Otto Skorzeny: liberator of Mussolini and Mossad agent

Otto Skorzeny (1908-1975)

Otto Skorzeny, soldier, commando leader, engineer, advisor and agent died of lung cancer in Madrid on July 5th, 1975. Nicknamed Scarface because of two big fencing wounds on his left cheek, he was one of the most enigmatic participants in World War II.

Born on June 12th, 1908 in Vienna into a middle-class family of Polish origin which had a long history of military service, he also spoke French and English. Member of a German-national student fraternity, he started sympathizing with National Socialism since the early 1930s. However, Skorzeny only played a minor role in the Anschluss on March 12th, 1938, when Germany and Austria became one State.

Quite tall at 1.92 meters, after the invasion of Poland on September 1st, 1939 he was turned down by the German air force and joined Adolf Hitler’s bodyguard regiment instead, the LSSAH, which took part in the invasion of the Soviet Union on June 22nd, 1941.

During the Battle of Moscow in the first winter of the war, his mission to seize important buildings in the city was later canceled as the Germans failed to capture the Soviet capital. While recuperating from injuries sustained at the Eastern Front, he developed ideas on unconventional commando warfare.

A special duties unit was founded under Skorzeny’s command. Its first mission in Persia was deemed a failure, but the next operation made it world-famous. On September 12th, 1943, Skorzeny and 16 Waffen-SS soldiers and about 75 paratroopers rescued deposed Italian leader Benito Mussolini from the hotel he was been held captive at the Gran Sasso Massif in the Apennine Mountains in Northern Italy.

On October 15th, 1944 he arrested Miklós Horthy Jr. in Budapest to force his father to resign and relinquish power to forces that remained loyal to Germany. The Hungarian leader had plans to switch sides and sign an armistice with the Soviets. Both remained in captivity until the spring of 1945.

During the Battle of the Bulge in 1944/45, he directed the infiltration of hundreds of English-speaking troops clad in US uniforms behind the Allied lines. On September 9th, 1947 he was acquitted by the International Military Tribunal in Nuremberg on the testimony of Forest Frederick Edward «Tommy» Yeo-Thomas, a British Special Operations Executive officer who declared that Skorzeny had done nothing that his Allied counterparts would not have also attempted.

Skorzeny in January and February 1945 participated in the defense of the East German provinces of East Prussia, Pomerania and Brandenburg against the Red Army, but managed to surrender to the Americans in May. On July 27th, 1948 he escaped from an internment camp in Darmstadt and hid out at a farm in Bavaria for 18 months. At that time he supposedly was already working for the Gehlen Organization, an anti-communist agency set up by US occupation authorities on December 6th, 1946.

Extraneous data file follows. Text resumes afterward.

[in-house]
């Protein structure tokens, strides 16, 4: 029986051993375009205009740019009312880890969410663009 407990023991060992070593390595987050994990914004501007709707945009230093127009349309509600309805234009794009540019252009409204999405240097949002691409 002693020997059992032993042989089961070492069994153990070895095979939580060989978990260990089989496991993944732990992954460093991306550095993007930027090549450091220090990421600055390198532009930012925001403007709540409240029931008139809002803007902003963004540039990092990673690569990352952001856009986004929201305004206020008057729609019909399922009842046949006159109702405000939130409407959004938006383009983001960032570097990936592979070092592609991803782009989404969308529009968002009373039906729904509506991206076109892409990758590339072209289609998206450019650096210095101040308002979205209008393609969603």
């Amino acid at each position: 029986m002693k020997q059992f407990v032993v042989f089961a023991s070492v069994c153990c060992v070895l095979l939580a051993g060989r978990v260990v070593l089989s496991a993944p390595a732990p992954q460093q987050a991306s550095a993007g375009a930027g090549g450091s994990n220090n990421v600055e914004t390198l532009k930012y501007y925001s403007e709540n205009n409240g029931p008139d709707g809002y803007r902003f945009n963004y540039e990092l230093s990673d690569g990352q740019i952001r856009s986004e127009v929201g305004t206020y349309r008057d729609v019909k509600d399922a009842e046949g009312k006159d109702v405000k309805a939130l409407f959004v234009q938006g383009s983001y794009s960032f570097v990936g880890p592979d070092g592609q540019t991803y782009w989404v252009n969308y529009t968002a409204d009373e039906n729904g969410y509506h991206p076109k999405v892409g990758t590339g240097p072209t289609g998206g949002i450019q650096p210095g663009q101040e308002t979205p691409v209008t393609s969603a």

After shorts stays in France and Austria he moved to Madrid using a Nansen passport for stateless persons issued by the Spanish government under Francisco Franco. There in 1950 he published a book titled Secret Missions and opened an engineering office, which later expanded to an import/export company.

Under Egypt´s first President Mohamed Naguib he trained commandos, among them the future Chairman of the Palestine Liberation Organization (PLO), Yasser Arafat. He later worked for his successor Gamal Abdel Nasser. Skorzeny also served as an aide to Argentinian President Juan Perón and shortly as bodyguard for his wife Eva. From 1958 to 1963 he had a farm in Ireland, which from 1963 he rarely visited.

About that time he was recruited at his Spanish home by the Mossad, Israel´s intelligence agency, to obtain information on German scientists who were providing military assistance to Egypt against the Jewish state. It has not been proven if he was personally involved in the death of any person considered dangerous by Tel Aviv.

The real reasons why an adventurer like Skorzeny, who never distanced himself from this radical ideals of his youth, chose to work for the Zionists remain unclear, but he may simply have feared assassination by the world´s best secret service. In any case, this final chapter somehow fits a distinctly versatile personality.


  1. It seems that Skorzeny (who said that he was the «most dangerous person in Europe») was particularly good at self-trumpeting, and his memories are a good example of that. A number of investigators believe that it was not him the most important agent behind the -indeed fantastic- liberation of Mussolini, but somehow managed to get the credit for that.

    • I thought the Americans had called him that! Well, he wasn’t a particularly humble person anyway!
      Regarding the liberation of Mussolini, I also read that the paratroopers were those that deserve much more recognition and it makes perfect sense. But as the name Scorzeny is so closely associated with the Gran Sasso raid, I didn’t felt like destroying his reputation completely.


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